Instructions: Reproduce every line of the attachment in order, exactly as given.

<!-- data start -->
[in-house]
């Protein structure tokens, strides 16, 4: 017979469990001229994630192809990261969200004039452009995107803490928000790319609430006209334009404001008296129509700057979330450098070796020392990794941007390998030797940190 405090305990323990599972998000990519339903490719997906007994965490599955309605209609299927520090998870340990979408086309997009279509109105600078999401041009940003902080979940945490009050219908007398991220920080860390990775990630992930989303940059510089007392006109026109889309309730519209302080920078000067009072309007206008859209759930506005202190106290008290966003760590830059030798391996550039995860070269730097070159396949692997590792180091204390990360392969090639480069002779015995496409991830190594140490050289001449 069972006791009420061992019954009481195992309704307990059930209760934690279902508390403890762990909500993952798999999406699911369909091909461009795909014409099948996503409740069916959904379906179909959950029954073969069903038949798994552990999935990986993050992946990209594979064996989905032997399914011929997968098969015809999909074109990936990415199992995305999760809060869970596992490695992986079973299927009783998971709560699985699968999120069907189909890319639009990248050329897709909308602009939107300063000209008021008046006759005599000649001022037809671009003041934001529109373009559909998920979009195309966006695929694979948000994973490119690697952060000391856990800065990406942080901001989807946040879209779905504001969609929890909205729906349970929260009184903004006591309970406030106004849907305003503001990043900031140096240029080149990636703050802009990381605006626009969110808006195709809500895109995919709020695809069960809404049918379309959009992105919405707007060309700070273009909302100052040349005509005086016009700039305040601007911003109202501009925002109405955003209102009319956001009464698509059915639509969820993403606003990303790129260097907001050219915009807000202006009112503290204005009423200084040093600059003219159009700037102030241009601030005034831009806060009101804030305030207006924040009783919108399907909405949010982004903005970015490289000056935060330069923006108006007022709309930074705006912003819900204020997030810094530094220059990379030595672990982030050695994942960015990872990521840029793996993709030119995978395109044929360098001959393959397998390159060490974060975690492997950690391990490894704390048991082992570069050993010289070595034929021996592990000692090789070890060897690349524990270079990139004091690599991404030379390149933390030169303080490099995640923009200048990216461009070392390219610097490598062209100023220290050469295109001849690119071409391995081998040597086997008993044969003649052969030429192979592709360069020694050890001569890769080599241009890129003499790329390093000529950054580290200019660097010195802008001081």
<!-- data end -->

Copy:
[in-house]
């Protein structure tokens, strides 16, 4: 017979469990001229994630192809990261969200004039452009995107803490928000790319609430006209334009404001008296129509700057979330450098070796020392990794941007390998030797940190 405090305990323990599972998000990519339903490719997906007994965490599955309605209609299927520090998870340990979408086309997009279509109105600078999401041009940003902080979940945490009050219908007398991220920080860390990775990630992930989303940059510089007392006109026109889309309730519209302080920078000067009072309007206008859209759930506005202190106290008290966003760590830059030798391996550039995860070269730097070159396949692997590792180091204390990360392969090639480069002779015995496409991830190594140490050289001449 069972006791009420061992019954009481195992309704307990059930209760934690279902508390403890762990909500993952798999999406699911369909091909461009795909014409099948996503409740069916959904379906179909959950029954073969069903038949798994552990999935990986993050992946990209594979064996989905032997399914011929997968098969015809999909074109990936990415199992995305999760809060869970596992490695992986079973299927009783998971709560699985699968999120069907189909890319639009990248050329897709909308602009939107300063000209008021008046006759005599000649001022037809671009003041934001529109373009559909998920979009195309966006695929694979948000994973490119690697952060000391856990800065990406942080901001989807946040879209779905504001969609929890909205729906349970929260009184903004006591309970406030106004849907305003503001990043900031140096240029080149990636703050802009990381605006626009969110808006195709809500895109995919709020695809069960809404049918379309959009992105919405707007060309700070273009909302100052040349005509005086016009700039305040601007911003109202501009925002109405955003209102009319956001009464698509059915639509969820993403606003990303790129260097907001050219915009807000202006009112503290204005009423200084040093600059003219159009700037102030241009601030005034831009806060009101804030305030207006924040009783919108399907909405949010982004903005970015490289000056935060330069923006108006007022709309930074705006912003819900204020997030810094530094220059990379030595672990982030050695994942960015990872990521840029793996993709030119995978395109044929360098001959393959397998390159060490974060975690492997950690391990490894704390048991082992570069050993010289070595034929021996592990000692090789070890060897690349524990270079990139004091690599991404030379390149933390030169303080490099995640923009200048990216461009070392390219610097490598062209100023220290050469295109001849690119071409391995081998040597086997008993044969003649052969030429192979592709360069020694050890001569890769080599241009890129003499790329390093000529950054580290200019660097010195802008001081």